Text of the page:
Your donkey should shed their thick winter coat in the spring or early summer. Having thick hair in the summer is bad for their health. And, it is too warm and can lead to a buildup of heat and moisture that can cause fungal growth and bacterial infections.

Donkeys loose a lot of hair when they shed (1)

2. Rubbing and Chaffing

Another cause of donkey baldness occurs when they wear halters that are too small and rub. Ill-fitting tack can also cause hair loss. The halter is tied tightly across the donkey’s nose in the above image. This could potentially cause unsightly areas on the donkey’s face where hair is rubbed off and raw skin.

Rubbing is painful. When the skin becomes raw, it can lead to inflammations, infections, and unhealthy skin growth.

3. Environmental Skin and Hair Loss Influences

Exposure to the environment, or a lack of shelter, can greatly influence your donkey’s skin or hair health, or lack thereof. The three donkeys each have early signs of skin conditions that can and should be treated in the image below.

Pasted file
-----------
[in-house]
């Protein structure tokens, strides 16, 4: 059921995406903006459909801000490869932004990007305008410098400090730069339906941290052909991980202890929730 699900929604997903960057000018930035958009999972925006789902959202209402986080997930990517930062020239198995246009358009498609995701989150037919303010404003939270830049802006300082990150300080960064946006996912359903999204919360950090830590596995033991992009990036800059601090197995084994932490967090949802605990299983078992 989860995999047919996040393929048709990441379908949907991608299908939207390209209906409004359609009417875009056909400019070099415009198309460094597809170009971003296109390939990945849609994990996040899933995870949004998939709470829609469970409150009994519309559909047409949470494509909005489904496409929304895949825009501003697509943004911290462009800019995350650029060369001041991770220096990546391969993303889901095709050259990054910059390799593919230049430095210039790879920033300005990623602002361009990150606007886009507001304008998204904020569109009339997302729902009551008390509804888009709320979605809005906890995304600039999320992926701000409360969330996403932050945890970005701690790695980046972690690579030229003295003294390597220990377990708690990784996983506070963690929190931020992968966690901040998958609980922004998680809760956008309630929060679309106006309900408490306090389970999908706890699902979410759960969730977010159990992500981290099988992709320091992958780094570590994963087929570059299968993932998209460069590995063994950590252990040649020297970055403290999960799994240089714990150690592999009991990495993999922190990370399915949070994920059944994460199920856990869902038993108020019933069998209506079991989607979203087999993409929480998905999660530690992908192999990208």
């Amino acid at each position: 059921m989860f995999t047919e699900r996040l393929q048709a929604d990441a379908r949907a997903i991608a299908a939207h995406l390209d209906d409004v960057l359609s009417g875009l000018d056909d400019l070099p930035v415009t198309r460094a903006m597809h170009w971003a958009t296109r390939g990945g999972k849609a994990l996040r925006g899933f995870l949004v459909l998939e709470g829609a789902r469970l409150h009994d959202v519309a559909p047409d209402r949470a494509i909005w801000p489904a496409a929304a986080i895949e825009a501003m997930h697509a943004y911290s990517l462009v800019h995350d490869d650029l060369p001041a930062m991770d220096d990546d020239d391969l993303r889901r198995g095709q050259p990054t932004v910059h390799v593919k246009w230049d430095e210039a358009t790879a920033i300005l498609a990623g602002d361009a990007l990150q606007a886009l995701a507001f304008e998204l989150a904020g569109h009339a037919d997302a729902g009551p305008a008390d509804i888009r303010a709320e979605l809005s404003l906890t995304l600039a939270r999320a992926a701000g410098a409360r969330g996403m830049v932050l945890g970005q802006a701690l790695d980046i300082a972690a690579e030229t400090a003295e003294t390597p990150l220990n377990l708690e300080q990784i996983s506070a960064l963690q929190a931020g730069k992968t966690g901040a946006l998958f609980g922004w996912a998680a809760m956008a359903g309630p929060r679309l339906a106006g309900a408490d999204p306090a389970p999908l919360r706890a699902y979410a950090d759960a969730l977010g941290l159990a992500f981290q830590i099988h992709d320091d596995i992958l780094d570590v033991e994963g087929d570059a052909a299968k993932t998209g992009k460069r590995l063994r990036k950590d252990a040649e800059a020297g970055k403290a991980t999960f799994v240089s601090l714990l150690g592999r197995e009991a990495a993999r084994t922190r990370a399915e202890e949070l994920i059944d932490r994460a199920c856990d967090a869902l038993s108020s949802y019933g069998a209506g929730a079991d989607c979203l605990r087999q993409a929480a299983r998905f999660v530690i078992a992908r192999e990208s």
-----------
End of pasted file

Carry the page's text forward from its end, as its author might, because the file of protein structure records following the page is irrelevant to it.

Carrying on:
The white donkey on the left has what appears to be sunburn on the pink skin of the nose. The donkey will have quite a painful road to recovery ahead. If the sunburn isn’t correctly treated, it can easily become a septic sore, creating further bacterial infections that can spread.

The middle donkey is by far the healthiest of the three. However, if you look closely at its nose, you will notice what appears to resemble mold. This is an early-stage skin infection. If this donkey continues to graze in such a lush green and wet pasture, this will likely spread to the rest of the donkey’s body.

When such skin conditions spread, it can lead to hair loss all over the donkey’s body. The donkey’s immune system will be placed under pressure with open sores. Other skin conditions will be rearing to go.

The third donkey has a sensitive nose. The blackened spots on its nose can easily become painful if exposed to excess moisture or sunlight.

Other environmental causes of hair loss among donkeys include acid rain, which can burn their skin, or rain scald, where their skin becomes sensitive to continued damp conditions. Donkeys have thick coats, which is usually a blessing since it keeps them dry.

However, in continuously damp and rainy weather, your donkey may soak right through, and they won’t be able to dry as easily as a horse does since their coat is so thick.